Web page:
South Carolina was the center of the Revolution in the south, with over 200 battles fought on its soil, more than any other state. The British made an early attempt to invade the south at Charles Town in 1776, but this attempt was driven back at the Battle of Sullivan’s Island, forcing them to retreat to the north and make another attempt to take the south later.

 

In December, 1779, the British southern strategy commenced with the capture of Savannah, Georgia. They quickly moved into South Carolina and began a siege of Charles Town in March, 1780, that lasted two months. Large American armies were captured at Charles Town and Camden and the coastal areas were quickly taken over.

 

The British attempted to raise a Loyalist army in the south, but this proved harder than they expected. Militia leaders such as Francis Marion and Andrew Pickens harassed the British with guerrilla techniques and gradually gained the upper hand. When Continental Army General Nathanael Greene arrived, the tide began to turn. Greene and the militia leaders gradually wore the British down and began taking control of the string of British forts in the back country. Eventually, the British were driven back into Charles Town alone on the coast.

 

After the Treaty of Paris was signed, ending the war, the British evacuated the city on December 14, 1782. This day is celebrated as "South Carolina Independence Day," to this day. The city of Charles Town was then renamed "Charleston" because the citizens thought it sounded less British!

 

http://www.revolutionary-war-and-beyond.com  

 

Jack Manning

President General

National Society Sons of the American Revolution

www.sar.org

 

“The powers of Congress are totally inadequate to preserve the balance between the respective States and oblige them to do those things which are essential for their own welfare or for the general good.”
Henry Knox

The Americans win the Battle of Saint-Pierre

The Americans win the Battle of Saint-Pierre

 

On this day in history, March 25, 1776, the Americans win the Battle of Saint-Pierre as they fight with Loyalist Canadians near Quebec City. The Continental Congress tried to persuade the people of Quebec to join in the Revolution against England. In the fall of 1775, they sent an invasion force to drive the British out of Quebec. This was important not only to free the citizens of Quebec, but also to prevent the British from using the area as a staging ground for an invasion south into New York.

 

Montreal fell to the Americans under General Richard Montgomery in November and then moved on to Quebec City where the Royal Governor, General Sir Guy Carleton, was waiting. Montgomery met Colonel Benedict Arnold there and they surrounded the city. They staged an all-out attack on the city on the night of December 31 in a snowstorm and were terribly defeated. Montgomery was killed and Arnold injured.

           

After the battle, Arnold continued the siege on the city, which lasted until spring. On March 14, a Loyalist citizen named Jean-Baptiste Chasson crossed the St. Lawrence River to Quebec City and informed Governor Carleton that the Americans were building a cannon battery across the river at Pointe-Levis. This position would give the Americans the high ground over the river and control of the city’s harbor.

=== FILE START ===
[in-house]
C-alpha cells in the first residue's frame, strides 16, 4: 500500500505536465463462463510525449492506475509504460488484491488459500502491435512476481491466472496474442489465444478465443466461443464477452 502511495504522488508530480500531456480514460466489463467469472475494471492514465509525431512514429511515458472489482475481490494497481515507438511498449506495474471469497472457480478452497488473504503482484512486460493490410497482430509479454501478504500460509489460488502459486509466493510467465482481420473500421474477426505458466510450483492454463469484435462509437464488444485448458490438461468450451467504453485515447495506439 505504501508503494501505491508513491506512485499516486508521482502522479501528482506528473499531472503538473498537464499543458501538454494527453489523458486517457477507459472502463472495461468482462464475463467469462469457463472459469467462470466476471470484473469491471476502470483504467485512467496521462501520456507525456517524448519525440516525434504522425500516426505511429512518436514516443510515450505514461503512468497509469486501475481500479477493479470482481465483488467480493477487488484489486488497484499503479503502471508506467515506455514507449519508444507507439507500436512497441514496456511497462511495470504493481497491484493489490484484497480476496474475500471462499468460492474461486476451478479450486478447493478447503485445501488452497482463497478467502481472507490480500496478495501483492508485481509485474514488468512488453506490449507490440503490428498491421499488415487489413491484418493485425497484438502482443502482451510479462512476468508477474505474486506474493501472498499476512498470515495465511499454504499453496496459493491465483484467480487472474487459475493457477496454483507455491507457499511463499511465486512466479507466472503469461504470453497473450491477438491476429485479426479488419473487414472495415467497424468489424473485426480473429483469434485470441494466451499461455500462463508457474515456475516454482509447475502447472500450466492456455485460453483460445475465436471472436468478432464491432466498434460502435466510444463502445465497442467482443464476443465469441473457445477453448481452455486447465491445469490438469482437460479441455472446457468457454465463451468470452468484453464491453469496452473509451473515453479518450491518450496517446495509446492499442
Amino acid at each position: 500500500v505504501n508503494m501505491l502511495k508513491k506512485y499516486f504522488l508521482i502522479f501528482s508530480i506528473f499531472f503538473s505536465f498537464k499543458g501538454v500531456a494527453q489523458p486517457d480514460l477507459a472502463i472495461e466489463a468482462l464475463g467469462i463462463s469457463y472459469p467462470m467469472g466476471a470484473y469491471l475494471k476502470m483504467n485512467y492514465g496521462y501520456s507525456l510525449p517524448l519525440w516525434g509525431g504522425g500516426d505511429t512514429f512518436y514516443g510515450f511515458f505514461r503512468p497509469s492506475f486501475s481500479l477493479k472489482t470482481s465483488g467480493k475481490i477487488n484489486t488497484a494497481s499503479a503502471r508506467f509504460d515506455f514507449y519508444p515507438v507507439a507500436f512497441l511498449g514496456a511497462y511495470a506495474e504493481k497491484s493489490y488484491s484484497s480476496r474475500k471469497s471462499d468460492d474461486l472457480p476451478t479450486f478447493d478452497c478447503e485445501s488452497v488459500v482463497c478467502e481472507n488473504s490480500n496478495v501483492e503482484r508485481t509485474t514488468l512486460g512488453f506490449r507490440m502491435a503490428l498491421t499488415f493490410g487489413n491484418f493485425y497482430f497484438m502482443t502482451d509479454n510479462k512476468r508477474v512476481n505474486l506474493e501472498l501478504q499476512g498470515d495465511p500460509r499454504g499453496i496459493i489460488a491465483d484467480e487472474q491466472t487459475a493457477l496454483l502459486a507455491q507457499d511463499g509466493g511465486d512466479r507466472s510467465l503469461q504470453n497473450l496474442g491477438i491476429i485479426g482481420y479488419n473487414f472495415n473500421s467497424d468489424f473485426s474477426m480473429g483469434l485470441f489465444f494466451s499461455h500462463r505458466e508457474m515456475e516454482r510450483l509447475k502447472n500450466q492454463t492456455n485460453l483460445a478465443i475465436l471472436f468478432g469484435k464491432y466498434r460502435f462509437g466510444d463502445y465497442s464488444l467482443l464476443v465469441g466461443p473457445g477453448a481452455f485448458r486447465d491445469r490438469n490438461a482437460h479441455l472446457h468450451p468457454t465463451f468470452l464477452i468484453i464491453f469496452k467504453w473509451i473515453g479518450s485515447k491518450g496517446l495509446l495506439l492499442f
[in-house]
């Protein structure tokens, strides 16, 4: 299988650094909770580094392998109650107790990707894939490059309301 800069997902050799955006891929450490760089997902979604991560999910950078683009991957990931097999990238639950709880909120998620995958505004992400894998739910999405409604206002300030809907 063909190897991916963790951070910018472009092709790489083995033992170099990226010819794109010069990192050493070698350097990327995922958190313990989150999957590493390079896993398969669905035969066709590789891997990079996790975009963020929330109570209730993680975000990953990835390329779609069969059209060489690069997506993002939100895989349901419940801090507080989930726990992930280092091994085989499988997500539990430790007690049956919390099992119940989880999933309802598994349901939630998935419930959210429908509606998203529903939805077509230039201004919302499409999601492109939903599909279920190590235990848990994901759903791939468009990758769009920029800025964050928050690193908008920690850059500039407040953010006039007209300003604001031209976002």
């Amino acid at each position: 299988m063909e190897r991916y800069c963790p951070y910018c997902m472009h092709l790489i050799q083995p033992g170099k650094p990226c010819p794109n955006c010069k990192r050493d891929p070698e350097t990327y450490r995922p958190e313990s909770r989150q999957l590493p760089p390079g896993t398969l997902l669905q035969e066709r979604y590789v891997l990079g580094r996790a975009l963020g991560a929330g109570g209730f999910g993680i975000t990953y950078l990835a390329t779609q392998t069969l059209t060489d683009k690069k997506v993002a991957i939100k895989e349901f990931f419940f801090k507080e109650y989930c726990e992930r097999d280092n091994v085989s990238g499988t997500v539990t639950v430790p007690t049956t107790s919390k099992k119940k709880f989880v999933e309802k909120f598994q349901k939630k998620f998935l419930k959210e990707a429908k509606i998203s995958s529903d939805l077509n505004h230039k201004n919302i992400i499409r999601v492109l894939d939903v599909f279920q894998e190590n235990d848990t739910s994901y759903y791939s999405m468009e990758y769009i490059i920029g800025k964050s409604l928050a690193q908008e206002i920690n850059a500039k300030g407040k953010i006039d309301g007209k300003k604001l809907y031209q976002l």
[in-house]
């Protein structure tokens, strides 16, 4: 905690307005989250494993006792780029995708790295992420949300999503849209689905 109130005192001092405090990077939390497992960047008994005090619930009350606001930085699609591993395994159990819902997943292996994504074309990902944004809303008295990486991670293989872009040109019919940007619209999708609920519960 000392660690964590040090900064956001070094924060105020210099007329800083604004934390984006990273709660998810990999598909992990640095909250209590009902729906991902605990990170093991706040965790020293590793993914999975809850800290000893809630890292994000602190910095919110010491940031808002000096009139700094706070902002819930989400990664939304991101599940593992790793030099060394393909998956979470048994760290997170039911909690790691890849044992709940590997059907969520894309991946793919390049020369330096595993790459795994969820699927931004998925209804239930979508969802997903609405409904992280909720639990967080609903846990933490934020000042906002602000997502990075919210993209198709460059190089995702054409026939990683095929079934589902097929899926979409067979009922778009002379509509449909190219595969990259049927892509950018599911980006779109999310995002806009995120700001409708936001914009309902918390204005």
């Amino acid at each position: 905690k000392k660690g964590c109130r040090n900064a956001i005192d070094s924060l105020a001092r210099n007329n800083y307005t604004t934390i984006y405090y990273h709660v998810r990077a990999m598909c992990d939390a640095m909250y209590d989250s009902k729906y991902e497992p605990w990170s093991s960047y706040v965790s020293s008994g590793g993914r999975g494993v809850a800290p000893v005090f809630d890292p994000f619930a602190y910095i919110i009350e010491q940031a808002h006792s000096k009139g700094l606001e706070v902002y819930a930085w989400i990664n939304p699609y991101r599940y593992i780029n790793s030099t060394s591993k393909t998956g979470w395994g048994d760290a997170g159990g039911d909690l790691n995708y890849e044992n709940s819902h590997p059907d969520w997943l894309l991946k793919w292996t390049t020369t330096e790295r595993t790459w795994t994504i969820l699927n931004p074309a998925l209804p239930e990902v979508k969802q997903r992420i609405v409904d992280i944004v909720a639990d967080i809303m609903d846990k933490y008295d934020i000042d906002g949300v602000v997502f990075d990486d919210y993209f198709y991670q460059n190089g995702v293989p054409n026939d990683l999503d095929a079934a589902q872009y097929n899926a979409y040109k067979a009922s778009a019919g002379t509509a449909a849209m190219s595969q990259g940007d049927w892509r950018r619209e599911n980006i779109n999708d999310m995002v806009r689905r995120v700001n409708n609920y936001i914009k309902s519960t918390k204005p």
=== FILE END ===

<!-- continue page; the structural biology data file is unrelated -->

Carleton was waiting for reinforcements to come by way of the river so he immediately sent Chasson with a message to Louis Lienard de Beaujeu, the manager of Crane Island, which was north of the city in the river. Beaujeu had military experience from the French and Indian War and was instructed to raise a force to destroy the unfinished battery at Pointe-Levis. Beaujeu set about his task immediately and by March 24, had raised almost 200 men for the job.

 

On March 24, Beaujeu sent 46 men forward to establish a base at Saint-Pierre, which they did in the home of a Loyalist. Local citizens who were favorable to the Americans became aware of Beaujeu’s recruiting activities and warned the soldiers at Pointe-Levis, who in turn told Colonel Arnold. Over 200 men were quickly sent to deal with the gathering Loyalist militia.

 

On the 25th, the Americans and Canadian sympathizers attacked the advance guard at Saint-Pierre. The Canadians were holed up inside the house which was their headquarters and came under musket and cannon fire. Eventually, most of them surrendered, while a few escaped and a few were killed. The battle is unique because neighbors and even some family members fought against each other on both sides since both groups were raised from the same towns.

 

Chasson was arrested and Beaujeu went into hiding after the rout. The Americans released many of the captives on the promise they would not take up arms again. The Americans continued the Siege on Quebec until May when Arnold’s replacement, General John Thomas, decided the effort was futile and began a retreat back to New York.

 

http://www.revolutionary-war-and-beyond.com  

 

Jack Manning

President General

National Society Sons of the American Revolution

www.sar.org

 

"All men having power ought to be distrusted to a certain degree."
James Madison (1787)

The Toms River Blockhouse Fight

The Toms River Blockhouse Fight

 

On this day in history, March 24, 1782, the Toms River Blockhouse Fight leads to the capture of Captain Joshua Huddy, which brings the peace negotiations with Great Britain to a standstill. Toms River, New Jersey was a notorious privateering headquarters during the American Revolution. On March 16, patriot privateers from Toms River captured a boat belonging to Loyalist William Dillon.

 

Dillon complained to the Associated Board of Loyalists in New York City, which was under the direction of former New Jersey Royal Governor, William Franklin. The Board organized a retaliatory strike against Toms River, which was important not only for its privateering , but also for its salt works. Salt was a valuable commodity to both sides because it was used to preserve meat. The patriots had built a small fort (also called a blockhouse) at Toms River to guard the nearby salt works.